11
$\begingroup$

This BBC article mentions that the crash sites of the Apollo 11 and Apollo 16 Lunar Modules are unknown. The Lunar Reconnaissance Orbiter has mapped most of the moon’s surface at 100m resolution and presumably is busy capturing even higher resolution images at the moment.

Would the crash sites be visible in the current images (ie would the crater be visible at 100 m resolution)? What is the prospect for finding the crash sites with the LRO in the future?

$\endgroup$
  • 1
    $\begingroup$ The resolution of the Lunar Reconnaissance Orbiter images was much better than 100 m, see this image. 100 m/pixel was the resolution of the global moon map. $\endgroup$ – Uwe Jul 14 at 11:16
9
$\begingroup$

The crash areas have probably been photographed, but the hard part is recognizing the impact. Here is the probable impact area of the Apollo 12 ascent stage:

enter image description here

The discoverer notes:

But I have just noted that on the west end of the ellipse is a curious area of small dark streaks, looking like some of the distal ejecta splotches the LRO team has reported around very recent impacts. Except -they don't form a radial pattern and only occur in a linear band oriented pretty much as the LM was travelling

In this list of all LEM ascent stage crash sites, you can see they're all amateur discoveries, by people poring over the LRO photos manually.

For recent crashes like Beresheet, it's easier because you can compare old and new LRO photos. But for the LEM crashes, you have to compare to Lunar Orbiter photos, and it looks like those only photographed the potential landing sites in high resolution.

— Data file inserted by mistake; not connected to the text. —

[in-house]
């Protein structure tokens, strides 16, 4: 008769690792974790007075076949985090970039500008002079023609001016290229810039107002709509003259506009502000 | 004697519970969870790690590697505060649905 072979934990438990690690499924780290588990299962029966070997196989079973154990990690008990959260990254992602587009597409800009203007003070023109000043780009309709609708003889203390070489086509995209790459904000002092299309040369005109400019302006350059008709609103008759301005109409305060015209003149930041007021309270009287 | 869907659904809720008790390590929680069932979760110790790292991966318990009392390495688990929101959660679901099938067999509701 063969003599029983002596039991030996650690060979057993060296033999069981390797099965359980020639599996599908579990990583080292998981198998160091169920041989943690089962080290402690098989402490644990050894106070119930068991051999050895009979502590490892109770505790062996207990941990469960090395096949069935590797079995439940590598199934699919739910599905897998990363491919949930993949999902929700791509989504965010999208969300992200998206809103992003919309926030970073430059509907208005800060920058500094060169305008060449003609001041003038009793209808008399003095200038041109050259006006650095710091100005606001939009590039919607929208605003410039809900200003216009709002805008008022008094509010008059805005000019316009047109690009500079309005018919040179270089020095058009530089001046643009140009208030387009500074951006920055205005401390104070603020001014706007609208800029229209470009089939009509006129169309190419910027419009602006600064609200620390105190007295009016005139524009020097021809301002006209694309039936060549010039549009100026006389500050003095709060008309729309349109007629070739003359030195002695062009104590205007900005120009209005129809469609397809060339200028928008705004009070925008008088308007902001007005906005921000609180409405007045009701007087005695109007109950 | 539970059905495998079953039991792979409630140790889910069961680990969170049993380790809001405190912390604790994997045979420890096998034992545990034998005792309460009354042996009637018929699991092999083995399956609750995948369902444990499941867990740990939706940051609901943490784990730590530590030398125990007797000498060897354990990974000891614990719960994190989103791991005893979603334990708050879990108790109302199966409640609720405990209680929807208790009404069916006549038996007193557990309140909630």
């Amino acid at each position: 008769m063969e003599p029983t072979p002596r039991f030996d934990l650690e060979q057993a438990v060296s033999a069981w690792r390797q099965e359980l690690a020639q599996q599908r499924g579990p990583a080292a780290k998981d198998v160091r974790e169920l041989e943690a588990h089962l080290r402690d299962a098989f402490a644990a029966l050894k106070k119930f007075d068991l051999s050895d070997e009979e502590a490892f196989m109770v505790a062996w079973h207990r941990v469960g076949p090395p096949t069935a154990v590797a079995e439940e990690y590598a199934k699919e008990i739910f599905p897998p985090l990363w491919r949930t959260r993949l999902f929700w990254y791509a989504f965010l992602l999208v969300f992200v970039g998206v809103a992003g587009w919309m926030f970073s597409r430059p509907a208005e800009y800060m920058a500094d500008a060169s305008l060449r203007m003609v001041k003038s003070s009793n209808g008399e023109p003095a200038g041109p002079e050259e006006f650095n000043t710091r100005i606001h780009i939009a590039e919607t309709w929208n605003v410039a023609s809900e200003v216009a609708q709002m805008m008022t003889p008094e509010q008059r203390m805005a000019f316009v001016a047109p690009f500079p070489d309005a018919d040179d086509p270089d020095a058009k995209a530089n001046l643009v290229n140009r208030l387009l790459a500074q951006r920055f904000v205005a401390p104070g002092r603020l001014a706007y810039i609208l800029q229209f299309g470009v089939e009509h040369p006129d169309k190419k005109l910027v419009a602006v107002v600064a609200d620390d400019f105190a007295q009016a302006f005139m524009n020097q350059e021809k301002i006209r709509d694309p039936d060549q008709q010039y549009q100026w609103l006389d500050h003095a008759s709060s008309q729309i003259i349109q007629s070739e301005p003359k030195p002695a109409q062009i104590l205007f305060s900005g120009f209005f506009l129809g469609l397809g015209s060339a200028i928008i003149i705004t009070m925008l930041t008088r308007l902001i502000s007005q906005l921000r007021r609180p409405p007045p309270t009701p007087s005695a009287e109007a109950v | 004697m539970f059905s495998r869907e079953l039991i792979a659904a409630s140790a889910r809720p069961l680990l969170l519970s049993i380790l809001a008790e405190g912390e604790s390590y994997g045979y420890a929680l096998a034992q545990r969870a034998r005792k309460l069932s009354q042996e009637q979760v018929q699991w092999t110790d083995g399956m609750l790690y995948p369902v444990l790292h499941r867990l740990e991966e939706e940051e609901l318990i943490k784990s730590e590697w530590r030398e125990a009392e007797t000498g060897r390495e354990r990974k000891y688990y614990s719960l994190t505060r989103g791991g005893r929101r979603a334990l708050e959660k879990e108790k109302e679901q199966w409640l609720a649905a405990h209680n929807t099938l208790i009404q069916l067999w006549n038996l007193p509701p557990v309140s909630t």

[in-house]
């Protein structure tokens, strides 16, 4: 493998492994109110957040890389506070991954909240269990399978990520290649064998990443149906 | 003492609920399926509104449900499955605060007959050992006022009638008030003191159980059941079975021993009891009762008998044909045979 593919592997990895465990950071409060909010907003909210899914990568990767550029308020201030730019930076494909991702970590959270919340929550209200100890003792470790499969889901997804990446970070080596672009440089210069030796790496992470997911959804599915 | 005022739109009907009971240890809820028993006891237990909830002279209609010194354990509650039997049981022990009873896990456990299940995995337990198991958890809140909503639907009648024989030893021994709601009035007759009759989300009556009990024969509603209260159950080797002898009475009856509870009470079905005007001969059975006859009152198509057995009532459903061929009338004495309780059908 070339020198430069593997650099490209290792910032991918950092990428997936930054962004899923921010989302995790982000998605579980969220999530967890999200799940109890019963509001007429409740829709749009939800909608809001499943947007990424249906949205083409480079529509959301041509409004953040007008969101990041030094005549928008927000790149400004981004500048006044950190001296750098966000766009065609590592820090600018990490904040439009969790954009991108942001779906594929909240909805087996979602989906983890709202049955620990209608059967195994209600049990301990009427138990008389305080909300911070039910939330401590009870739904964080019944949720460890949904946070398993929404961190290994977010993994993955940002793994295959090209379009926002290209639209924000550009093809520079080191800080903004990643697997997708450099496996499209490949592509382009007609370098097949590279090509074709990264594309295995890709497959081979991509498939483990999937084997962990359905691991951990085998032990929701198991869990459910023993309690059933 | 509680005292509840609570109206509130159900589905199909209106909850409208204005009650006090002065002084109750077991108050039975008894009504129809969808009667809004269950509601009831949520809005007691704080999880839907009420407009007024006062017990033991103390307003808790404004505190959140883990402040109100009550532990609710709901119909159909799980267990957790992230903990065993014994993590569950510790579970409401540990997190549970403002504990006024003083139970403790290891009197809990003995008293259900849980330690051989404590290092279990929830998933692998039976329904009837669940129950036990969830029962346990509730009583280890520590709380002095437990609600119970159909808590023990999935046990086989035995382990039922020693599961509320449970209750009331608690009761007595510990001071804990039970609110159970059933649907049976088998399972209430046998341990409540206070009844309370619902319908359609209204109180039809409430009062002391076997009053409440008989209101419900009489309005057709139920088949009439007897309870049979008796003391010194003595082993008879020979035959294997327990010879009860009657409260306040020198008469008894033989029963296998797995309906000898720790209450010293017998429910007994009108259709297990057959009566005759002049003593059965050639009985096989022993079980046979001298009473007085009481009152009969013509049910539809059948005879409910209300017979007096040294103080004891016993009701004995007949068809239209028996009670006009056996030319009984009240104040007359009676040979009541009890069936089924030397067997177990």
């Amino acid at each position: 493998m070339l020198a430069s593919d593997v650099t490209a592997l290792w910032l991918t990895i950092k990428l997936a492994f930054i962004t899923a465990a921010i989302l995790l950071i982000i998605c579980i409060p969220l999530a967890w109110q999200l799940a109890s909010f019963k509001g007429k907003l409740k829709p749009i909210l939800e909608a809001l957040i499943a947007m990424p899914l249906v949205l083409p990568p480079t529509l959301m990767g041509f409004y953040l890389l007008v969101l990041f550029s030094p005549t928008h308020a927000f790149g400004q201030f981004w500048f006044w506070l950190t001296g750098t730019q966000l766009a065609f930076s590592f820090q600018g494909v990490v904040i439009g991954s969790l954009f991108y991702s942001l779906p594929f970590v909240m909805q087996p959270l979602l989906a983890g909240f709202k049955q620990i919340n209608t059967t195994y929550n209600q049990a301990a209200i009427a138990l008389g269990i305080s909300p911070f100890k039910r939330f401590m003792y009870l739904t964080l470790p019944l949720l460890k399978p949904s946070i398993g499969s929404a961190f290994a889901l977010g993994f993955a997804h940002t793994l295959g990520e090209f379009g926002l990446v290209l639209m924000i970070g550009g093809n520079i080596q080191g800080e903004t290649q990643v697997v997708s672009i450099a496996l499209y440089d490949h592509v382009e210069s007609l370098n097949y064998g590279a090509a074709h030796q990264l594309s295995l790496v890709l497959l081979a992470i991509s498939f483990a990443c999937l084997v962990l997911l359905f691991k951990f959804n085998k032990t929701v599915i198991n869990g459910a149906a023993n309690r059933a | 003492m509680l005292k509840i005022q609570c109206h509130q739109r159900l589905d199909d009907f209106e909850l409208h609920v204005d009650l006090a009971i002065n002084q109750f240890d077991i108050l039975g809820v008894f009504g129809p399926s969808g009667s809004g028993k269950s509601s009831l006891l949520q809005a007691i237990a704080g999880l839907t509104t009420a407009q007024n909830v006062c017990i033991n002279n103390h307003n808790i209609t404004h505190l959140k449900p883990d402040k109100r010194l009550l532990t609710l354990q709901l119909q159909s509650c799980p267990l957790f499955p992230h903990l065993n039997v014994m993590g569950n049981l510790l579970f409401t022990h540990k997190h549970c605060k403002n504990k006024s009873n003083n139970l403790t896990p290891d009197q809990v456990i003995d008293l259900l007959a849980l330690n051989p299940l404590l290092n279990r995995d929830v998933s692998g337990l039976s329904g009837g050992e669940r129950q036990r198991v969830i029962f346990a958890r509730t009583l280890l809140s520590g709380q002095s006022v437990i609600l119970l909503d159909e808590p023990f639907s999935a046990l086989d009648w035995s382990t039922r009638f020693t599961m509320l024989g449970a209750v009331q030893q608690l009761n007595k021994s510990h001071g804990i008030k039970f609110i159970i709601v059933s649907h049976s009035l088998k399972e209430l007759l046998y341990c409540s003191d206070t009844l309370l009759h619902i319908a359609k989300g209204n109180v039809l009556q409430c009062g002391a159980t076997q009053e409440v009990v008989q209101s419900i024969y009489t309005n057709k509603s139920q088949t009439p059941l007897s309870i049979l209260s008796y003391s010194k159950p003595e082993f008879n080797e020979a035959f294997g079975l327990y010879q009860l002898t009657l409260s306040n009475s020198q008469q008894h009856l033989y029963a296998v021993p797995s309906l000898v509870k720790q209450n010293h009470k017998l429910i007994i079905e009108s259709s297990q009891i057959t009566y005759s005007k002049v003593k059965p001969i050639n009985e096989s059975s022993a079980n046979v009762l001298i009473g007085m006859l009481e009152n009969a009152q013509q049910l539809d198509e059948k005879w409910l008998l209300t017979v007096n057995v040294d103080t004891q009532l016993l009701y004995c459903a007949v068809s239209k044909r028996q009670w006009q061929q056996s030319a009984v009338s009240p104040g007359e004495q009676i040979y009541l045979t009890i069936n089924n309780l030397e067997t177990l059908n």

$\endgroup$
  • $\begingroup$ If you don't mind me asking, do you know how long it would take to focus (zoom?) on each impact crater (in that image) and figure out which impacts were "man-made" and which were not. $\endgroup$ – LogicalBranch Jul 14 at 18:57
  • 1
    $\begingroup$ There's not much zooming they can do beyond the level shown: the original of the image in my post is at 1 m/pixel, on the LRO website you can zoom in 1 more level to 0.5 m/px and that's the limit of the resolution of the LRO camera. $\endgroup$ – Hobbes Jul 14 at 19:10
  • 2
    $\begingroup$ The impact was at a low angle, so there's a shallow groove instead of a round crater. $\endgroup$ – Hobbes Jul 14 at 19:13
14
$\begingroup$

They absolutely could. The problem is, we don't have high resolution images of the Moon from before those crash dates, and thus it is very difficult to actually tell if a crater is a natural crater or the crash site of Apollo hardware.

Bottom line, we've almost certainly imaged it, but we just don't know what we have seen. If you want to take a look, see http://webmap.lroc.asu.edu/lunaserv.html

$\endgroup$
  • $\begingroup$ Interesting. How often does an object the size and mass of the LM hit the moon? Don’t “new” craters look different from “old” ones? $\endgroup$ – apollo Jul 14 at 12:15
  • 1
    $\begingroup$ most things hitting the moon hit it a lot faster, so a smaller object would leave a similar crater to an LM. Old craters have new craters overlapping them, but otherwise there's no a whole lot of weathering going on @apollo. $\endgroup$ – JCRM Jul 14 at 13:04

Your Answer

By clicking “Post Your Answer”, you agree to our terms of service, privacy policy and cookie policy

Not the answer you're looking for? Browse other questions tagged or ask your own question.